Posts Tagged ‘Ukraine’

For Jewish Brighton Beach, It’s Memoir Time

June 12, 2012

This piece was first published in The Times of Israel.

If you’ve seen movies set in Brighton Beach, Brooklyn such as “Little Odessa” and “Two Lovers”, you would think that the neighborhood is inhabited almost exclusively by Jews from the Former Soviet Union.

If today were the 1990s, you’d be right. But a group of Columbia University graduate students has produced a short video, called “The Changing Face of Brighton Beach,” documenting how the population of Brighton Beach has changed dramatically in the past couple of decades. Hint: You’ll still hear a whole lot of Russian in the streets, but you can’t assume its speakers are Jewish.

Click here to read more and watch the video.
© 2012 Renee Ghert-Zand. All rights reserved.

What’s Left

June 6, 2010

It turns out my middle son comes by his stage presence honestly, or more accurately – genetically.

Just today, my father sent me this 80-year-old poster:

That’s my handsome Zaida (my paternal grandfather) second from the bottom on the left-hand side. He was 21 years-old back in 1930, and a new immigrant to Calgary, Canada from Novogrod Volinsk, Russia (near Kiev, now in Ukraine).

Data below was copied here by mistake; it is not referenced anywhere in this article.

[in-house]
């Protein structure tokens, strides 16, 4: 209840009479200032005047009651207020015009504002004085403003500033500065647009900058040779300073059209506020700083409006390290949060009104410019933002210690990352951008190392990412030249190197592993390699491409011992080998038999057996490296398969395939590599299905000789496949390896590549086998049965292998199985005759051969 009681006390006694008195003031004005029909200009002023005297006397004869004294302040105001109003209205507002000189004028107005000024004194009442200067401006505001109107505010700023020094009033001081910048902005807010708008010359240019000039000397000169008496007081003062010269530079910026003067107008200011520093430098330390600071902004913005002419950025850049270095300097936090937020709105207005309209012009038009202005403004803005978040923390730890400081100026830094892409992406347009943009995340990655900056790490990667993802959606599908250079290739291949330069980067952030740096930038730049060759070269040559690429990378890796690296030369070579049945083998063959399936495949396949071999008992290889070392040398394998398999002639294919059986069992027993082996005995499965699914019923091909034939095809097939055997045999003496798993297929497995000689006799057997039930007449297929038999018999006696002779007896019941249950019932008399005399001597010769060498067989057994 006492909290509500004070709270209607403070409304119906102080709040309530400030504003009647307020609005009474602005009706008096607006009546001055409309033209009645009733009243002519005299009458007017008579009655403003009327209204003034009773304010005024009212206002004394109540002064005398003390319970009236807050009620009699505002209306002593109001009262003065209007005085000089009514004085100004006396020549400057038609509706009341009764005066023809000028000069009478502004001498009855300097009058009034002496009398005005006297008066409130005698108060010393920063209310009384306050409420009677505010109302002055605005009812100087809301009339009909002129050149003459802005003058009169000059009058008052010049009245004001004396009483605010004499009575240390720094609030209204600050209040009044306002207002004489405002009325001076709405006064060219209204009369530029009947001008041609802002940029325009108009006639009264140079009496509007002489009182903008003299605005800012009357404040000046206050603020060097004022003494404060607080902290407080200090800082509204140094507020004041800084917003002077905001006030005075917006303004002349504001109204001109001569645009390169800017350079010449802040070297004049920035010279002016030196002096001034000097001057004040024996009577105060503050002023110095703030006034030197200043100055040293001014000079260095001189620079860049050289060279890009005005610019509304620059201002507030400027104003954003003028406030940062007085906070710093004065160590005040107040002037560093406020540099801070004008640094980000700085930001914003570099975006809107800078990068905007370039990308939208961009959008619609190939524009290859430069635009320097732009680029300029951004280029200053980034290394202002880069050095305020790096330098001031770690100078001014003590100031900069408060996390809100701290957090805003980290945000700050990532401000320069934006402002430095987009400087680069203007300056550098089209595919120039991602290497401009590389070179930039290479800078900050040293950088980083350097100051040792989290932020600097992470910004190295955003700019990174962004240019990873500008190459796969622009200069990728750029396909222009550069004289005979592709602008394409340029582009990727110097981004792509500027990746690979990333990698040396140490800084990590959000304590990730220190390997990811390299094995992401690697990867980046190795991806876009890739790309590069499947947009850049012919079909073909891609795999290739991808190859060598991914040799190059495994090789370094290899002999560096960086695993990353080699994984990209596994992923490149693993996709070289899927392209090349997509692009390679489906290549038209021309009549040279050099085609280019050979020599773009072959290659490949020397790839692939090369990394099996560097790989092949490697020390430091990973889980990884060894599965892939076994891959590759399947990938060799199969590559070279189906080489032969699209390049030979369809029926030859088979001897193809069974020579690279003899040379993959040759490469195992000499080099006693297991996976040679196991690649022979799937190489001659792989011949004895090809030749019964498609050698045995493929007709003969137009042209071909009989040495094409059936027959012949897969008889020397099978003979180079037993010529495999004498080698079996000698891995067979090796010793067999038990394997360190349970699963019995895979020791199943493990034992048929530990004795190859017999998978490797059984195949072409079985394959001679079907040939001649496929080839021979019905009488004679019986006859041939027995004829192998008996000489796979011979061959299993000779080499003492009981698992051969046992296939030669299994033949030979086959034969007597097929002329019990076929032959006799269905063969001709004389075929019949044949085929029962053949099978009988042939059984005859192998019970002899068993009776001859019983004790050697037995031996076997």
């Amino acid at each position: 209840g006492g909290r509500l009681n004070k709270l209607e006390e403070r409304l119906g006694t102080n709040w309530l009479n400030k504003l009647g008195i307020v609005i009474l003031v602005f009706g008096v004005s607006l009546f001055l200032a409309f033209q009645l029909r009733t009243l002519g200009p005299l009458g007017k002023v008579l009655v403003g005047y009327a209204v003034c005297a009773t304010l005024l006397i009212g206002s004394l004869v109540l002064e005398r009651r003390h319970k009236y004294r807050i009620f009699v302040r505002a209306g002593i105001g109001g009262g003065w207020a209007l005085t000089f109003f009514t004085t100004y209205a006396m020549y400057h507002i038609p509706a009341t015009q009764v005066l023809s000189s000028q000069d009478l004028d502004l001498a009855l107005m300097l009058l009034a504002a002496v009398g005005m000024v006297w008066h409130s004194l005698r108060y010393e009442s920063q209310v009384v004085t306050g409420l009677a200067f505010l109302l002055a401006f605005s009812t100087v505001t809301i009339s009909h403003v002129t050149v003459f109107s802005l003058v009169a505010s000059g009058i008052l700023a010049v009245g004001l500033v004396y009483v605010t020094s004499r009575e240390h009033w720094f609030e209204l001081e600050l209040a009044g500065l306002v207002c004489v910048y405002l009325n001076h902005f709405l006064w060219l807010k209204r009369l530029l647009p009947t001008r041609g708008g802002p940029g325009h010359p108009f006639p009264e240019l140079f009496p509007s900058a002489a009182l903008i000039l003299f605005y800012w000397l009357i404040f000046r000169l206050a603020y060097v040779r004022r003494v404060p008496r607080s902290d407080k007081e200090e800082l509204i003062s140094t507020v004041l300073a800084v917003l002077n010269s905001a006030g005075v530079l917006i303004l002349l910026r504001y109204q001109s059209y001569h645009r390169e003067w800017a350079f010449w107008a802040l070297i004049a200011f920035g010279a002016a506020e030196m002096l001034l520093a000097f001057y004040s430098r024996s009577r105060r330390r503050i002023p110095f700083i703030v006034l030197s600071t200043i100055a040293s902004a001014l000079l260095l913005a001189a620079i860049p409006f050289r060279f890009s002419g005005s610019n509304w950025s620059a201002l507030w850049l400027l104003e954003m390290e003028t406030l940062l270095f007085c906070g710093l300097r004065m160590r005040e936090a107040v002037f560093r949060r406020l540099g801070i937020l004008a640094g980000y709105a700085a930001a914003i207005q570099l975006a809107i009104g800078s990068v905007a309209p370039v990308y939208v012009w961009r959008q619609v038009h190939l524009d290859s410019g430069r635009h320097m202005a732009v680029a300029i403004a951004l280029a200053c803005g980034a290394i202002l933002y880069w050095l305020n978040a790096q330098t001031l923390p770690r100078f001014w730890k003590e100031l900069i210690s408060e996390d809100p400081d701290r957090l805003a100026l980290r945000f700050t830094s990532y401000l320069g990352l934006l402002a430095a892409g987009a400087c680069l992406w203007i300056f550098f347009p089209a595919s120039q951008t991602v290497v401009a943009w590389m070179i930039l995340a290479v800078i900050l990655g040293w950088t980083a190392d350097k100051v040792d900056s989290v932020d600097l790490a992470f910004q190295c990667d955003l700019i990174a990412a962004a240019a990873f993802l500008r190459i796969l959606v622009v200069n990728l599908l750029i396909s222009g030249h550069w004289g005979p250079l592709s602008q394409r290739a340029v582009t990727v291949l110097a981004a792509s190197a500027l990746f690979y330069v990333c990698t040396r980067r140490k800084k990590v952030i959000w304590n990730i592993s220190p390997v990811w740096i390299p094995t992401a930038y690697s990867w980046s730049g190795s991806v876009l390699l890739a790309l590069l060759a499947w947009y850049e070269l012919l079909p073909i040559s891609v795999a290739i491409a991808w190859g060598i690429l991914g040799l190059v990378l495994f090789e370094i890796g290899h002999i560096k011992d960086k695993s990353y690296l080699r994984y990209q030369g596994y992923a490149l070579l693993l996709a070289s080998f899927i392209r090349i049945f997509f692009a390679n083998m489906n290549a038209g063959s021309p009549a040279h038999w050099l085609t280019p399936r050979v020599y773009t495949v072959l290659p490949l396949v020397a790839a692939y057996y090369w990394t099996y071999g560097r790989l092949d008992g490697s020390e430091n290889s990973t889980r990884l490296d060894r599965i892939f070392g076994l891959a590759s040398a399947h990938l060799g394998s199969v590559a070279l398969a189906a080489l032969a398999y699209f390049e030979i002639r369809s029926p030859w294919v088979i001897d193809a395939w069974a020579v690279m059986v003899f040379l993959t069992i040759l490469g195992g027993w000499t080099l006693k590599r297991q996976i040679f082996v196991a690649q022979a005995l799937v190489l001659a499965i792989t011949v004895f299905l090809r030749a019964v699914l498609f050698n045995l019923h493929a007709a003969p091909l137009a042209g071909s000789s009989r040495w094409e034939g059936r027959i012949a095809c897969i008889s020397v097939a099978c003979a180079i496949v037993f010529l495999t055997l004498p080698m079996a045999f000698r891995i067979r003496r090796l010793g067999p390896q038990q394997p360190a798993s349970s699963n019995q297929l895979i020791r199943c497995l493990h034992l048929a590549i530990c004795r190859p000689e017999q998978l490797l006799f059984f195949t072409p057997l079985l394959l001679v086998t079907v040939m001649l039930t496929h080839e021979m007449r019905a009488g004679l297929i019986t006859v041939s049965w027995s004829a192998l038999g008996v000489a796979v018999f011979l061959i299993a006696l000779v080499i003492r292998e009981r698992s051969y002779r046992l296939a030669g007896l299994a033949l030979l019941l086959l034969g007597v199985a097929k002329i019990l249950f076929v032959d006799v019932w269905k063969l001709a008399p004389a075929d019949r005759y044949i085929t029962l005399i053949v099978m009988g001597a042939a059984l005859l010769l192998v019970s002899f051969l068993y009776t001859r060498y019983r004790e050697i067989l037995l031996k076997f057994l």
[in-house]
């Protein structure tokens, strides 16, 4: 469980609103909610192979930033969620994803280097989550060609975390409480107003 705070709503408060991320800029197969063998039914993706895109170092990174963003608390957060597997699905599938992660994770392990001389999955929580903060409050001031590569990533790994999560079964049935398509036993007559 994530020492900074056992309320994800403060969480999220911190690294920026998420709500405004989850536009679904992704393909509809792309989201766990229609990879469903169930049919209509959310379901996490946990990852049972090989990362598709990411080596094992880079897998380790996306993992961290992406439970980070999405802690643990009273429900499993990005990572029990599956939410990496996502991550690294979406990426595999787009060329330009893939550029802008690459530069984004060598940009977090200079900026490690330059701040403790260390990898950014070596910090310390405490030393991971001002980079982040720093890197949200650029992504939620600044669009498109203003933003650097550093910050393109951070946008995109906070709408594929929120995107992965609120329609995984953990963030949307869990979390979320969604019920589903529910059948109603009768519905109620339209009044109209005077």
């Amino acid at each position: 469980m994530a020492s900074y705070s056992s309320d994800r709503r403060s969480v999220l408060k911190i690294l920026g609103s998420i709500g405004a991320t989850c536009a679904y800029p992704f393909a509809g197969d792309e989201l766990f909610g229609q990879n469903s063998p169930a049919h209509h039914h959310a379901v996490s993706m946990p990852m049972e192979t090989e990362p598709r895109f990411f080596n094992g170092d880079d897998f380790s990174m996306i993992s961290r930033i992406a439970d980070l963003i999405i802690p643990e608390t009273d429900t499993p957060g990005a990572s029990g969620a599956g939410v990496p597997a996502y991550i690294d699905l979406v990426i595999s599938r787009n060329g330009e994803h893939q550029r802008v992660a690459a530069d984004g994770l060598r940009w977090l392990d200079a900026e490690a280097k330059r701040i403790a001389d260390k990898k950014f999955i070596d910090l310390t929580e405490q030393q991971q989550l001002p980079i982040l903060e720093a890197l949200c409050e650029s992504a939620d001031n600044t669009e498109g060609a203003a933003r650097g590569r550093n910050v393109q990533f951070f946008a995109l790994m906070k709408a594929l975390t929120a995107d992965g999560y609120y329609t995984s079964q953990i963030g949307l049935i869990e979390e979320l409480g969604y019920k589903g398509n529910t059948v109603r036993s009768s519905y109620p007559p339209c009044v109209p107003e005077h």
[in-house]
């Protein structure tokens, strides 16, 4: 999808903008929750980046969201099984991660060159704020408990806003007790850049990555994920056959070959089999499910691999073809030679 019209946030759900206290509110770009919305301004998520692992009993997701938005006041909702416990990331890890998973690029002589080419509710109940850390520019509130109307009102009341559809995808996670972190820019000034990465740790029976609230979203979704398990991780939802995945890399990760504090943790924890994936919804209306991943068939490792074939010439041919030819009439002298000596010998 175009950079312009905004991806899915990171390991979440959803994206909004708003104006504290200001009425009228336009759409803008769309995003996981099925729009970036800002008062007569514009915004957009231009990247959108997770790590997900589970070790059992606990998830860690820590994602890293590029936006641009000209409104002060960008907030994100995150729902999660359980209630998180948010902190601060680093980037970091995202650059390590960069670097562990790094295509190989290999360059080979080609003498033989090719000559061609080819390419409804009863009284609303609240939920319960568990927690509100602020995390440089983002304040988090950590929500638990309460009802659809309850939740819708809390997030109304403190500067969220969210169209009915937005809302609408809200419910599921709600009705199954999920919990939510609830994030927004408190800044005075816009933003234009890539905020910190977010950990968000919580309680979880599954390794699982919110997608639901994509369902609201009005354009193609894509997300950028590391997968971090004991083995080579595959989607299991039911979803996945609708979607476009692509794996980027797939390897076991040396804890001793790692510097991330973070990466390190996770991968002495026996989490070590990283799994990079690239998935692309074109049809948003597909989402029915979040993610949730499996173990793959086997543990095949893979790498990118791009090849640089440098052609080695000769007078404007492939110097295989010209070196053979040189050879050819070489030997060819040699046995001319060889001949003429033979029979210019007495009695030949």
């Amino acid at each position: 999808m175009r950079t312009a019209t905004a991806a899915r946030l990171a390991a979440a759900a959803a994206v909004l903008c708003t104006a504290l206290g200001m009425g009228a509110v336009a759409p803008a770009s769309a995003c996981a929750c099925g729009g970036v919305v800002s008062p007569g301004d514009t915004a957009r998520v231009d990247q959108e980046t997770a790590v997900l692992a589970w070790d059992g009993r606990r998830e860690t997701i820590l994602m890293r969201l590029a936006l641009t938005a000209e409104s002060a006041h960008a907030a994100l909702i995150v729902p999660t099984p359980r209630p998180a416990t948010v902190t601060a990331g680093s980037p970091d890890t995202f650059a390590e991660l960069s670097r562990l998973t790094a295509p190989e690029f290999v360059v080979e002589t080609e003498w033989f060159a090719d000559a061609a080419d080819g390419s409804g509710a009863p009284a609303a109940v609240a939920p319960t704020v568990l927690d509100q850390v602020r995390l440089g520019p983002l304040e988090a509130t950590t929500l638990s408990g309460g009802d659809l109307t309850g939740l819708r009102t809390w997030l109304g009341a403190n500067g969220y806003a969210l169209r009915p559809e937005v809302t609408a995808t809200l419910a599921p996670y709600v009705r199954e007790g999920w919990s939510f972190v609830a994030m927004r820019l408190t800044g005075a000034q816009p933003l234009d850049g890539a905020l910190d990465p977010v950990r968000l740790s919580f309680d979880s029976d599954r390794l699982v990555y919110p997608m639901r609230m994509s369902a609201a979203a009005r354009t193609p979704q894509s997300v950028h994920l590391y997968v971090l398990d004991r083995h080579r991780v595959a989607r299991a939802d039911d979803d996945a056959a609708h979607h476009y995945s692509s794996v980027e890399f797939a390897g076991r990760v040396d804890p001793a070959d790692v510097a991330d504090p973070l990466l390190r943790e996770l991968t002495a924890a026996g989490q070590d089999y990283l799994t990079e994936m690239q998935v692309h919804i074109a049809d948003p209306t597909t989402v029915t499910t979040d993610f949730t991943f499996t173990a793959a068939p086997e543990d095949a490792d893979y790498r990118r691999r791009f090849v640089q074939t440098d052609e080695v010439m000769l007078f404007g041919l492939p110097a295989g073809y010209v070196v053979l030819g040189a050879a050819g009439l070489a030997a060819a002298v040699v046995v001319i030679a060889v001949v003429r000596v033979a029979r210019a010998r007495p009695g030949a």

The poster announces in Yiddish: “Happy News! The day has arrived!” It seems Yiddish speakers on the Prairie must have been waiting with bated breath for “The Step-Mother.” I’m sure Calgary’s Peretz Institute (a Bundist organization)  had nothing on Second Avenue, but it looks like those Jewish westerners were, nevertheless, diehard theater patrons.

While we don’t know yet how far my son’s talents will take him, we do know that my Zaida’s acting career was extremely short-lived. “The Step-Mother” may have very well been his first and last show. The story has it that he only got involved in dramatics because of a socialist girlfriend. He was serious about her, but she was even more serious…about radical politics. Once the girlfriend started drifting leftward from socialism toward communism, my Zaida felt the need to part ways. It was farewell to her, to the Peretz shul, and to Yiddish theater.

My Zaida eventually settled down with a decidedly apolitical woman, my Bubbe, and (if I recall correctly) tended as the years went by to favor the Conservative Party. His dabbling in socialist politics may have come to an end, but his charisma, engaging personality and presence live on in his great-grandson.

© 2010 Renee Ghert-Zand. All rights reserved.